I just finished reading Meg Hourihan 2002 piece "What We're Doing When We Blog". I think anyone who has read my previous posts know that I disagree in principle with her highly positive assessment of the bloggers and their readers. I won't belabor the points I've already elaborated in the past few days. I also don't have any quarrel with the more descriptive elements of her post. However, I will briefly make one point though.
As anyone reading this blog will have noticed I've been quite caught up in the recent Digg.com controversy. As each day seems to bring an endless commentary on the situation , something of which I am a party to, much of my morning surfing has been dedicated to keeping just up with the debate. This morning I was reading a particularly well written article entitled "Digg's Design Dilemma". While I can't say that I agree with the authors overall conclusion, for reasons which I will spare you, he did have a number of interesting things to say. Particularly relevant to Hourihan's article was his comment on diggs ease of use.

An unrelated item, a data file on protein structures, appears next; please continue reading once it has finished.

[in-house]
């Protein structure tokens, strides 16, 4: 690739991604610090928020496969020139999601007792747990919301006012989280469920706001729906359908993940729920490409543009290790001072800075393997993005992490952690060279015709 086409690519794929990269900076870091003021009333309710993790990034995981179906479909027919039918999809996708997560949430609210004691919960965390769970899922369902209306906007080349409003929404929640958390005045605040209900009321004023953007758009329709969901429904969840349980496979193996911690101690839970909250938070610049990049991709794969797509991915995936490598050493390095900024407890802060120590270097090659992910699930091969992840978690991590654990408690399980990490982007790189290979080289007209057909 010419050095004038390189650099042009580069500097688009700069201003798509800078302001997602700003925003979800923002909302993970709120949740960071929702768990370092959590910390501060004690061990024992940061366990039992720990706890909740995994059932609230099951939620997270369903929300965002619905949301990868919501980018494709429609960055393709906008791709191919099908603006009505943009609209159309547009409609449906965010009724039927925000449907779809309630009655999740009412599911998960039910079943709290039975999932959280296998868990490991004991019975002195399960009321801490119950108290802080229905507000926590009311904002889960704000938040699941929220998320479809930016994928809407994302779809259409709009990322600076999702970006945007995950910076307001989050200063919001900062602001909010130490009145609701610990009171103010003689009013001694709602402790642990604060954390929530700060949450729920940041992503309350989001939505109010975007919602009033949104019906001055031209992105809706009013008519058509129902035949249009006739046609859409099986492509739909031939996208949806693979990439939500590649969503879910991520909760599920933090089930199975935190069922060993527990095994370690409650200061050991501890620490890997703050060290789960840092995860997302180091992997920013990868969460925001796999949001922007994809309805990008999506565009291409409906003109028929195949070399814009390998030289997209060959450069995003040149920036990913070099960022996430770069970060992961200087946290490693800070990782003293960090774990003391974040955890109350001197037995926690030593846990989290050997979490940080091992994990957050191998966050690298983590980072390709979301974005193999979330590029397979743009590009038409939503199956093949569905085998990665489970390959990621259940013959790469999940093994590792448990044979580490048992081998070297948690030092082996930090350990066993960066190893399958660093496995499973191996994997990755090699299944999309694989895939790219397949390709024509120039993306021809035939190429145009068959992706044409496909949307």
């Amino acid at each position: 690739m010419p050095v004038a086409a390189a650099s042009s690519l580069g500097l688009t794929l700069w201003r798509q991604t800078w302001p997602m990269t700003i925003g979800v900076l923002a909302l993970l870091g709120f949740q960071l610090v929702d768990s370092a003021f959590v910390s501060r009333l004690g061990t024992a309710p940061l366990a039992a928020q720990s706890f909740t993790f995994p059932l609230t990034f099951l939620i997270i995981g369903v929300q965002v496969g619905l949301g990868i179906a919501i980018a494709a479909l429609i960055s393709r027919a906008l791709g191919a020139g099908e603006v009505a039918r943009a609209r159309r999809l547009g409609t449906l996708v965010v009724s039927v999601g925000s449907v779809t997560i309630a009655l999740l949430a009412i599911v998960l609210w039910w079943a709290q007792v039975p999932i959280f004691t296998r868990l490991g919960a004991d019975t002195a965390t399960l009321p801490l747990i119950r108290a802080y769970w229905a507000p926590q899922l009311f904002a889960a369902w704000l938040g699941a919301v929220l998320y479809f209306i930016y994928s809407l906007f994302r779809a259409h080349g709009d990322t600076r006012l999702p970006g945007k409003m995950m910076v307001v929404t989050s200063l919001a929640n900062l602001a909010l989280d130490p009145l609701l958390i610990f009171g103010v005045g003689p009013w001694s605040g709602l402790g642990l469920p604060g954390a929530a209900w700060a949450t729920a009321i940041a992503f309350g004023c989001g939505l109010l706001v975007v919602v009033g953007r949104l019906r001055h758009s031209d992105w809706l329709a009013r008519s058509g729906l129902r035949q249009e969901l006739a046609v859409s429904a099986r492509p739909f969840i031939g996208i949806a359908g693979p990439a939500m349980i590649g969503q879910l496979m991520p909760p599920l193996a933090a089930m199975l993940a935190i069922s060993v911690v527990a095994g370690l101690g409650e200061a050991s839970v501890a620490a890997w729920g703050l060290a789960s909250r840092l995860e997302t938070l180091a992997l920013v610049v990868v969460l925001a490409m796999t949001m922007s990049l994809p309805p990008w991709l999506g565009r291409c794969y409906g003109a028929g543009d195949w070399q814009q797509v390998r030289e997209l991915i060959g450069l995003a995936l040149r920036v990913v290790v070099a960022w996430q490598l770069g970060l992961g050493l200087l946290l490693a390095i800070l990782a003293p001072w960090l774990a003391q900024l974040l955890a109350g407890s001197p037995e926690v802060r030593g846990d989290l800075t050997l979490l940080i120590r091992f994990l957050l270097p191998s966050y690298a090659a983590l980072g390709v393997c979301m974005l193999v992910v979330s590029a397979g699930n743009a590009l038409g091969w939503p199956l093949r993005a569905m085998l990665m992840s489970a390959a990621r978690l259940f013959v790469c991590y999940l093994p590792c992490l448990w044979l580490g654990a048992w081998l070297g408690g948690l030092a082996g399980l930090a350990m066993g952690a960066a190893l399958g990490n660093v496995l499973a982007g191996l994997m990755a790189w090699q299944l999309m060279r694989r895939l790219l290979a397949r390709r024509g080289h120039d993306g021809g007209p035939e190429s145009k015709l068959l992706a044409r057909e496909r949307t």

specifically he points out that a creditable argument exists that the more difficult it is to comment on something the better the comments themselves tend to be. This is not the first time I have heard the case made for making individual participation more difficult. In political science their is a substantial school of thought that views the ease of use problem as the strongest argument against the use of phone, mail or internet voting systems in elections or referenda. Make things too easy and people stop thinking about them, be it the comments they leave on blogs or the votes they cast in an election.
Houriham's suggestion that comments allow for a dialog to emerge on a blog is indubitably true. What isn't so clean cut is whether the dialog created by a blogs comment feature actually lends itself to a better intellectual product in the end? What might have begun as a potentially valuable protothought on a blog could easily devolve rather then develop when contorted in response to a series of thoughtless comments.